Essential oil extracted was separated from hydrosol by freezing method. 1ml of essential oil was collected. Both hydrosol and essential oil have wide application and so the constituents of the obtained oil, hydrosol has to be studied in detail in future. Essential oils are widely utilized because of it limited side effects (Mahmoudi, 2017). Hydrosols of Lavender showed efficient antimicrobial activity as well as a potential preservative in moisturizing body gel (Styczynska et al., 2014).


Erythrina indica flower is commonly known for its ornamental purpose but its medicinal value observed showed that it can be utilized for drug development by carrying out in-vivo study and also pure bioactive compound isolation can be done for effective results.


We would like thank Department of Biotechnology, FSH, SRMIST, for providing as the lab facility.

Conflict of interest

There is no conflict of interest.


Atanasov AG , Waltenberger B , Pferschy-Wenzig EM , Linderd T, Wawroscha C, Uhrine P, Temml V, Wanga L, Schwaigerb S, Heissa EH, Rollingera JM, Schusterf D, Breusse JM, Bochkovg V, Mihovilovicd MD, Koppa B, Bauerc R , Dirscha VM, Stuppnerb H. 2015. Discovery and resupply of pharmacologically active plantderived natural products: A review. Biotechnology Advances 33(8):1582–1614.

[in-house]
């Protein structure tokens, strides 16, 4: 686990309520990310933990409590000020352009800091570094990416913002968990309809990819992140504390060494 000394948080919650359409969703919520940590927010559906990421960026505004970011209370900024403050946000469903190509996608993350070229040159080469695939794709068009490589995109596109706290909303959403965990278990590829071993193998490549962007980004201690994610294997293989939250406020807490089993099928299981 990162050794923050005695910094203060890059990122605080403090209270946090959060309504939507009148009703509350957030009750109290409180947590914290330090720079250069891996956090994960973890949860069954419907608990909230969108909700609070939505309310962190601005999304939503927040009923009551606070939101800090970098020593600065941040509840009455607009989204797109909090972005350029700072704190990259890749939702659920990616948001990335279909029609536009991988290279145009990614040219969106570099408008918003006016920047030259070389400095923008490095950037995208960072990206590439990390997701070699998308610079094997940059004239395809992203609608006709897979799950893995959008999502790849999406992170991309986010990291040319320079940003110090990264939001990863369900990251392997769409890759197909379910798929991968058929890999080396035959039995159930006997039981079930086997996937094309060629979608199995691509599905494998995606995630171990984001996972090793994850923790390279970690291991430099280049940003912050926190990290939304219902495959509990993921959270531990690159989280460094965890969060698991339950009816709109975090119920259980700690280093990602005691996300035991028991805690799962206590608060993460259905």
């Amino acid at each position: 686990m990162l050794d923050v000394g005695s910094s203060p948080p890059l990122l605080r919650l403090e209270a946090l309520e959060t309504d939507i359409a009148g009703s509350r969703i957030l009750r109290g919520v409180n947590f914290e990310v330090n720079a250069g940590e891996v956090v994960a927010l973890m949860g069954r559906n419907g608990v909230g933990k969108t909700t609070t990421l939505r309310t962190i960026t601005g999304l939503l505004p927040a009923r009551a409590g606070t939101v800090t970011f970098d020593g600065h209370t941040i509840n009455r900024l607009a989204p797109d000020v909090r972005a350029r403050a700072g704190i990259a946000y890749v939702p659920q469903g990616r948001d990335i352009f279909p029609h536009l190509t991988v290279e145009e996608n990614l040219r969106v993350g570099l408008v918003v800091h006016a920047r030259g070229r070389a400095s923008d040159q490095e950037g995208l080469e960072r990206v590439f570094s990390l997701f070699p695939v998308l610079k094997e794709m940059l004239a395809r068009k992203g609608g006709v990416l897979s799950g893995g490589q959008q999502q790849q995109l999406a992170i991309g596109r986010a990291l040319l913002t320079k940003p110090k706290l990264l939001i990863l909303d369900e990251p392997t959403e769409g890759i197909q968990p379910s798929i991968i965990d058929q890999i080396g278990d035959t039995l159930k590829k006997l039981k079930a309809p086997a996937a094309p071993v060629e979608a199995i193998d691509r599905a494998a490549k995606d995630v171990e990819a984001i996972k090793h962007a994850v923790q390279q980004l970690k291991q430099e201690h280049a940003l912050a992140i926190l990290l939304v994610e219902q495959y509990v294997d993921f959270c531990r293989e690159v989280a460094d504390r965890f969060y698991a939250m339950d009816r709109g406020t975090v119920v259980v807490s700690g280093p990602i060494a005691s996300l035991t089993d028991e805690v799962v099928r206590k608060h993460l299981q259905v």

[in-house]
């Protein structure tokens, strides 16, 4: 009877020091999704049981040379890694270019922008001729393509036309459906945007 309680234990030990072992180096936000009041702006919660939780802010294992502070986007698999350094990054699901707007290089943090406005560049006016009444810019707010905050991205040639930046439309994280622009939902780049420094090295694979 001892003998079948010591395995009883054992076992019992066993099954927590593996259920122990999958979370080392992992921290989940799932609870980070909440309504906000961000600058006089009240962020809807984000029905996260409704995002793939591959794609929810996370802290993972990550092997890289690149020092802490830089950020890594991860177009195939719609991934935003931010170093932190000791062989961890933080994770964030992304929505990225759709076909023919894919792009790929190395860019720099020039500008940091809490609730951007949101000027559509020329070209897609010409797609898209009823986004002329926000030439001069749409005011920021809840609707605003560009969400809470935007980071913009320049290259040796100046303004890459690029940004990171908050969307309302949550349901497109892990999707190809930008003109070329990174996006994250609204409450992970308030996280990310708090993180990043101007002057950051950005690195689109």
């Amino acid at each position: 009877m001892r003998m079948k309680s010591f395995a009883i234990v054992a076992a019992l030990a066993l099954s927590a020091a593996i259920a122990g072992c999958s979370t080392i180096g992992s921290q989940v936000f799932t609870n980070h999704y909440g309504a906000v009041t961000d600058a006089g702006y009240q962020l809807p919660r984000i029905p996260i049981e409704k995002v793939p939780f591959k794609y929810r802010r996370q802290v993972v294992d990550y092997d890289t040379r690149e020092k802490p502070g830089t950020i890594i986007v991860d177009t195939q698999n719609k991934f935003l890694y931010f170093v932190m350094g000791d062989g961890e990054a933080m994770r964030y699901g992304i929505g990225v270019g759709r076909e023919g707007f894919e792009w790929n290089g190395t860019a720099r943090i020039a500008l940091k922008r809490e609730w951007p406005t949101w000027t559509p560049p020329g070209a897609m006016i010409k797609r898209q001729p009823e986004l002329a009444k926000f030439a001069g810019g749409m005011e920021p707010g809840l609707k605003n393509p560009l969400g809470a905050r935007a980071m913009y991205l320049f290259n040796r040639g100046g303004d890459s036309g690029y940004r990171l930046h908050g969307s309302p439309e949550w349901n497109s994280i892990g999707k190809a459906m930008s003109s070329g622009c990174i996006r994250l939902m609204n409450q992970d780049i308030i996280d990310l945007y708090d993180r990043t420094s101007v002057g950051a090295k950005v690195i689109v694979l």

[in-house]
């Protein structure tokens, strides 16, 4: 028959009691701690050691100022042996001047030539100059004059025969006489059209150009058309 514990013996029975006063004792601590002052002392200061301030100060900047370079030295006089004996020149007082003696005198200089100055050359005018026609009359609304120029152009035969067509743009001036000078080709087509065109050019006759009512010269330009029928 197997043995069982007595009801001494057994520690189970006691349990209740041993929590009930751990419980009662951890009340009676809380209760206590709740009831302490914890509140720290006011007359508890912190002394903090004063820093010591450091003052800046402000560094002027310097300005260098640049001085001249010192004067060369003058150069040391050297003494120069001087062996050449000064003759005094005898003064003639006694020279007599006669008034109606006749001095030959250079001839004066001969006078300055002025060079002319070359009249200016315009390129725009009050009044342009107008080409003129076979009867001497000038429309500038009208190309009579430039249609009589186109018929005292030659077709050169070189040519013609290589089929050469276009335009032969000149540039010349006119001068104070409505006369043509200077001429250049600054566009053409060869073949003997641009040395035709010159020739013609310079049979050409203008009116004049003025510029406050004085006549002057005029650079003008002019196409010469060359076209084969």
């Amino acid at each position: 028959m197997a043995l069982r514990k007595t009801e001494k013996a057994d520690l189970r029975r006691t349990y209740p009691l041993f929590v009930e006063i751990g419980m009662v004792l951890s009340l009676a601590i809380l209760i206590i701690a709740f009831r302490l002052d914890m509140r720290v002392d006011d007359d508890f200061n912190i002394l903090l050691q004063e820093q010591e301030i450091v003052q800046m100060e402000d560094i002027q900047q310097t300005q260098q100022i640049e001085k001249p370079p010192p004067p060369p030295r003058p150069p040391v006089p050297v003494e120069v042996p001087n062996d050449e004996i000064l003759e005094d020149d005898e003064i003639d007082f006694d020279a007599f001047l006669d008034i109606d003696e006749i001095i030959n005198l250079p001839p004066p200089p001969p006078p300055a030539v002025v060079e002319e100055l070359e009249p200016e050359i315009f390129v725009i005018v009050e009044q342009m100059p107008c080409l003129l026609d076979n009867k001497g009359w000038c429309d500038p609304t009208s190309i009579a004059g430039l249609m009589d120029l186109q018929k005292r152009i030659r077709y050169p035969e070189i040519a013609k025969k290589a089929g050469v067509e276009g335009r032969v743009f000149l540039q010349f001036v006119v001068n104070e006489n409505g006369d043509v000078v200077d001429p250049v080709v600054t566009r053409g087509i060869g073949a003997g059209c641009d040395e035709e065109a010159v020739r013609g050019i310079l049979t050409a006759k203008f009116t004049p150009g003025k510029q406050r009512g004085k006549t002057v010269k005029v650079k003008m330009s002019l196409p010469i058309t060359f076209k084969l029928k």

Dwivedy S, Rayaguru K, Sahoo GR. 2012. Effect of Drying Methods on Quality Characteristics of Medicinal Indian Borage (Coleus aromaticus) Leaves. Journal of Food Processing and Technology 3:188.

Gakuubi MM. 2016. Steam distillation extraction and chemical composition of essential oils of Toddalia asiatica L. and Eucalyptus camaldulensis Dehnh.  Journal of Pharmacognosy and Phytochemistry 5(2):99-104.

Han BJ, Li W, Jiang GB, Lai SH, Zhang C, Zeng CC, Li YJ. 2015. Effects of daidzein in regards to cytotoxicity in vitro, apoptosis, reactive oxygen species level, cell cycle arrest and the expression of caspase and Bcl-2 family proteins.  Oncology Reports 34:1115-1120.

Herlina T, Supratman U, Subarnas A, Sutardjo S, Amien S,  Hayashi H. 2011. In Vitro Anti-Cancer Alkaloid and Flavonoid Extracted from the Erythrina variegata (Leguminoseae) plant.  Indonesian Journal of Cancer Chemoprevention 2(3):286-290.

Husni E, Nahari F, Wirasti Y, Wahyuni FS, Dachriyanus. 2015. Cytotoxicity study of ethanol extract of the stem bark of asam kandis (Garcinia cowa Roxb.) on T47D breast cancer cell line.  Asian Pacific Journal of Tropical Biomedicine 5(3):249-252.

Jeyaseelan EC, Jesuthasan J, Tharmila CJ, Jashothan PTJ, Jeyadevan JP. 2017. Authentication of Antibacterial Activity of Wound Healing Siddha Medicinal Plants. Der Pharma Chemica 9(15):5-8.

Jiao Y, Wu Y, Du D. 2018. Polydatin inhibits cell proliferation, invasion and migration, and induces cell apoptosis in hepatocellular carcinoma.  Brazilian Journal of Medical and Biological Research 51(4):1-9.